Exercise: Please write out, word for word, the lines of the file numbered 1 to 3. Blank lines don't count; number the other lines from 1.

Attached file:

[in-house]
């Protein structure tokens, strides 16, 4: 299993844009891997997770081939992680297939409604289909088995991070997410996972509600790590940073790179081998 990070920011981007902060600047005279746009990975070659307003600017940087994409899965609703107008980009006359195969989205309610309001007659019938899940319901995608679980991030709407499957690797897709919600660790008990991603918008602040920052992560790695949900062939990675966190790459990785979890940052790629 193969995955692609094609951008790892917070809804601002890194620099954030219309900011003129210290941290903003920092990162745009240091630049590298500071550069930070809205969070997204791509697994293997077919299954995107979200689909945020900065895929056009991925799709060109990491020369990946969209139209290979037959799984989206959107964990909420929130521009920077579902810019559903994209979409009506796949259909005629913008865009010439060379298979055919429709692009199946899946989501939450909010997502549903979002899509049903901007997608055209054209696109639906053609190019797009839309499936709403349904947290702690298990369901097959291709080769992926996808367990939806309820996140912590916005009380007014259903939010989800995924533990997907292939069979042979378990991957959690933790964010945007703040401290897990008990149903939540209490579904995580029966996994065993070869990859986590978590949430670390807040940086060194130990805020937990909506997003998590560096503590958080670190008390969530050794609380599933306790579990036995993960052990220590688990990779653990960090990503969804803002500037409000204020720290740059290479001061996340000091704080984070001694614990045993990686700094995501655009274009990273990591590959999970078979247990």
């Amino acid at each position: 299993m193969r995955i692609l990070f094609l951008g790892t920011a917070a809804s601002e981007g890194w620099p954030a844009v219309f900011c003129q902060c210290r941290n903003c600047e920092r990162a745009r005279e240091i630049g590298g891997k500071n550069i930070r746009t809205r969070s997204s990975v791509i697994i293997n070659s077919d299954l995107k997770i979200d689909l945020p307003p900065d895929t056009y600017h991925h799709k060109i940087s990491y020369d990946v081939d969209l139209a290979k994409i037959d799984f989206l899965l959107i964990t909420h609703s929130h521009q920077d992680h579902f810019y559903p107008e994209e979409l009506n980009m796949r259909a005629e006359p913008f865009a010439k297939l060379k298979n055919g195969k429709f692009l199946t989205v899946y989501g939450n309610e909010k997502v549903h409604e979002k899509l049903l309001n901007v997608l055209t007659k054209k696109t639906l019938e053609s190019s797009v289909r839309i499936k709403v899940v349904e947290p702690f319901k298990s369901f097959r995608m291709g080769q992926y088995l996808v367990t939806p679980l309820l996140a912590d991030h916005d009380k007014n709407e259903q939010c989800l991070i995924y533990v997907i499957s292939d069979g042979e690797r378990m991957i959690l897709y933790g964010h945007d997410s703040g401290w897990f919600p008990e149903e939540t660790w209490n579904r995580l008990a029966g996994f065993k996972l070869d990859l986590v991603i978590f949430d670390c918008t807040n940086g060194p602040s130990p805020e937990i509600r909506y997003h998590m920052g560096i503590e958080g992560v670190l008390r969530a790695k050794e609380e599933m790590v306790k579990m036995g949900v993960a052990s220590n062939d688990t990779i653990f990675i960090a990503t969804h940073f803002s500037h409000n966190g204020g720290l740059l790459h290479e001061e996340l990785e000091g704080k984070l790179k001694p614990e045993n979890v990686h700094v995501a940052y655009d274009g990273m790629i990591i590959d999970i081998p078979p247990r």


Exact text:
[in-house]
């Protein structure tokens, strides 16, 4: 299993844009891997997770081939992680297939409604289909088995991070997410996972509600790590940073790179081998 990070920011981007902060600047005279746009990975070659307003600017940087994409899965609703107008980009006359195969989205309610309001007659019938899940319901995608679980991030709407499957690797897709919600660790008990991603918008602040920052992560790695949900062939990675966190790459990785979890940052790629 193969995955692609094609951008790892917070809804601002890194620099954030219309900011003129210290941290903003920092990162745009240091630049590298500071550069930070809205969070997204791509697994293997077919299954995107979200689909945020900065895929056009991925799709060109990491020369990946969209139209290979037959799984989206959107964990909420929130521009920077579902810019559903994209979409009506796949259909005629913008865009010439060379298979055919429709692009199946899946989501939450909010997502549903979002899509049903901007997608055209054209696109639906053609190019797009839309499936709403349904947290702690298990369901097959291709080769992926996808367990939806309820996140912590916005009380007014259903939010989800995924533990997907292939069979042979378990991957959690933790964010945007703040401290897990008990149903939540209490579904995580029966996994065993070869990859986590978590949430670390807040940086060194130990805020937990909506997003998590560096503590958080670190008390969530050794609380599933306790579990036995993960052990220590688990990779653990960090990503969804803002500037409000204020720290740059290479001061996340000091704080984070001694614990045993990686700094995501655009274009990273990591590959999970078979247990």
């Amino acid at each position: 299993m193969r995955i692609l990070f094609l951008g790892t920011a917070a809804s601002e981007g890194w620099p954030a844009v219309f900011c003129q902060c210290r941290n903003c600047e920092r990162a745009r005279e240091i630049g590298g891997k500071n550069i930070r746009t809205r969070s997204s990975v791509i697994i293997n070659s077919d299954l995107k997770i979200d689909l945020p307003p900065d895929t056009y600017h991925h799709k060109i940087s990491y020369d990946v081939d969209l139209a290979k994409i037959d799984f989206l899965l959107i964990t909420h609703s929130h521009q920077d992680h579902f810019y559903p107008e994209e979409l009506n980009m796949r259909a005629e006359p913008f865009a010439k297939l060379k298979n055919g195969k429709f692009l199946t989205v899946y989501g939450n309610e909010k997502v549903h409604e979002k899509l049903l309001n901007v997608l055209t007659k054209k696109t639906l019938e053609s190019s797009v289909r839309i499936k709403v899940v349904e947290p702690f319901k298990s369901f097959r995608m291709g080769q992926y088995l996808v367990t939806p679980l309820l996140a912590d991030h916005d009380k007014n709407e259903q939010c989800l991070i995924y533990v997907i499957s292939d069979g042979e690797r378990m991957i959690l897709y933790g964010h945007d997410s703040g401290w897990f919600p008990e149903e939540t660790w209490n579904r995580l008990a029966g996994f065993k996972l070869d990859l986590v991603i978590f949430d670390c918008t807040n940086g060194p602040s130990p805020e937990i509600r909506y997003h998590m920052g560096i503590e958080g992560v670190l008390r969530a790695k050794e609380e599933m790590v306790k579990m036995g949900v993960a052990s220590n062939d688990t990779i653990f990675i960090a990503t969804h940073f803002s500037h409000n966190g204020g720290l740059l790459h290479e001061e996340l990785e000091g704080k984070l790179k001694p614990e045993n979890v990686h700094v995501a940052y655009d274009g990273m790629i990591i590959d999970i081998p078979p247990r």